As an Amazon Associate, Modded gets commissions for purchases made through links in this post.
We’ve watched technology change drastically in the last few decades. Just 20 years ago, cellphones were just starting to become a thing, and now nearly everyone has a phone in their pocket. In fact, most of them are equipped with computers more powerful than the ones that helped Apollo 11 land on the moon. Until recently, getting behind the wheel of a car meant you had to drive it, but now, you can pick a car that can drive itself under certain circumstances.
While driverless cars are getting more and more popular, our driver-free future might be a little further away than we thought.
Humanity’s Inherent Unpredictability
You can predict how a computer is going to react to any given scenario. It is programmed with a specific set of parameters, and it can’t act outside of them.
Human beings, on the other hand, are inherently unpredictable. You expect them to go left, but they go right. When they start acting randomly — especially on the road — the programming inside a driverless car can’t react in time. The result is self-driving car accidents, which give all driverless cars a bad rep.
There’s a reason experts say driverless cars could prevent upwards of 90 percent of car accidents — because those accidents are all caused by human error.
Self-driving cars aren’t all that affordable right now either, putting them out of reach for the average driver. Currently, having a car with self-driving technology installed adds between $7,000 and $10,000 to the car’s sticker price, taking an already pricy car and making it even more expensive. When the average American can only afford to spend a little over $20,000 on a new car, that puts most self-driving cars well out of reach.
Another problem many in the car industry are facing is how to insure a driverless car. Until these cars manage to eliminate accidents, insurance will be necessary. If the driver isn’t the one responsible for the car accident, how do insurance companies need to respond?
One solution is to shift the responsibility from the driver to the car manufacturer. If the driver isn’t expected to actually drive the car, then they can’t reasonably be expected to take responsibility for the accident, right?
This is something the government will likely have to mediate before self-driving car insurance becomes mainstream. When it comes down to it, though, it will be up to insurance companies to make the final decision on how to insure driverless vehicles.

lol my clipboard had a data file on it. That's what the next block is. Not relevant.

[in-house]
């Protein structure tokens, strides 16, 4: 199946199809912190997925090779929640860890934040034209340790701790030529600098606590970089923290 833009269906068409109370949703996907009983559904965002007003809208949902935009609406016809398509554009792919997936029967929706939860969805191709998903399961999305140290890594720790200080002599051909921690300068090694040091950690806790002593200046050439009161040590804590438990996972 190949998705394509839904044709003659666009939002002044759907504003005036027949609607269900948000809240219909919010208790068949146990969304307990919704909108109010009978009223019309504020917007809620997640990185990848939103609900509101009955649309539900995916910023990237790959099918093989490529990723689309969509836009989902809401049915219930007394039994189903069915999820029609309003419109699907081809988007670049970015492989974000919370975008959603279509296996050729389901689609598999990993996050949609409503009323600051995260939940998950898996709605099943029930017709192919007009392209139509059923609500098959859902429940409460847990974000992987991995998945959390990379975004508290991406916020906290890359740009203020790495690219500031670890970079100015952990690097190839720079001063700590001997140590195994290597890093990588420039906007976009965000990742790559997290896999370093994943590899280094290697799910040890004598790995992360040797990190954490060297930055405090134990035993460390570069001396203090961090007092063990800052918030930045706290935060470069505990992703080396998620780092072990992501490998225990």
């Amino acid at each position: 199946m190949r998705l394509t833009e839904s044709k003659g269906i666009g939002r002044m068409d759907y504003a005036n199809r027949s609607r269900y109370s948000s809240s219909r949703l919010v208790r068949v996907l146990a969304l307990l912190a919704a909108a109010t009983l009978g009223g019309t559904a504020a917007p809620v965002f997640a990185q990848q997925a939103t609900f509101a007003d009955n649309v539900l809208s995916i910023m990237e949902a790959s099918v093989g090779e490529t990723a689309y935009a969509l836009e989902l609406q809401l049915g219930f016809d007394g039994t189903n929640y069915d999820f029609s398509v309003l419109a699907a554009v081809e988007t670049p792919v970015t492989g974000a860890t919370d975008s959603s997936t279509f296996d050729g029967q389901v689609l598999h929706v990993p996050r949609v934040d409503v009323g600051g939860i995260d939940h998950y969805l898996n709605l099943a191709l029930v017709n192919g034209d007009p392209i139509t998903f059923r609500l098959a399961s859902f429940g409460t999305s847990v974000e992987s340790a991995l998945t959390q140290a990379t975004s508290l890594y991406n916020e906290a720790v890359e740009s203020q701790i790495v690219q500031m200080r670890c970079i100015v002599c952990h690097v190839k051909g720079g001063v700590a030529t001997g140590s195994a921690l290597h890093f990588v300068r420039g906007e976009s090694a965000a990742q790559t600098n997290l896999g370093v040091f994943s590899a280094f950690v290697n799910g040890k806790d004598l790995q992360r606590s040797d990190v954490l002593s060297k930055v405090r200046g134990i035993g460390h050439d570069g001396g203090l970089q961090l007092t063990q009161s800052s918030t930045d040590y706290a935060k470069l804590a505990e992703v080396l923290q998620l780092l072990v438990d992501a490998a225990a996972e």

The Trolley Problem
One of the biggest hurdles self-driving cars are facing is the trolley problem. It’s an ethics question — if you’ve got one person tied to trolley tracks, and a group of people tied to another set of tracks, and you can control which track the trolley will travel down, will you kill one person to save the group?
This is a question posed to humans, who have the capability to make a decision like this. While neither outcome is ideal, the general consensus is that the needs of the many outweigh the needs of the one, so you kill the single person to save the group.
How do you teach that to a computer? Do you program a self-driving car to take all steps necessary to protect the driver and passengers, regardless of the people around the car? Do you try to teach it the ethics necessary to make a decision on something like the Trolley Problem?
It’s a question Uber has had to face recently, when one of its self-driving cars in Arizona hit and killed a pedestrian who was crossing the road in the dark. These cars may never be so sophisticated that they can determine who they should kill in real time in the event of an accident, but that could be one thing car manufacturers are working toward.
Driverless cars may be further away than we like to think, but they’re still coming. Many countries are working toward getting driverless cars on the road in the next decade, so we will have to wait and see what they do to make these vehicles safe enough to share space on the road with human drivers.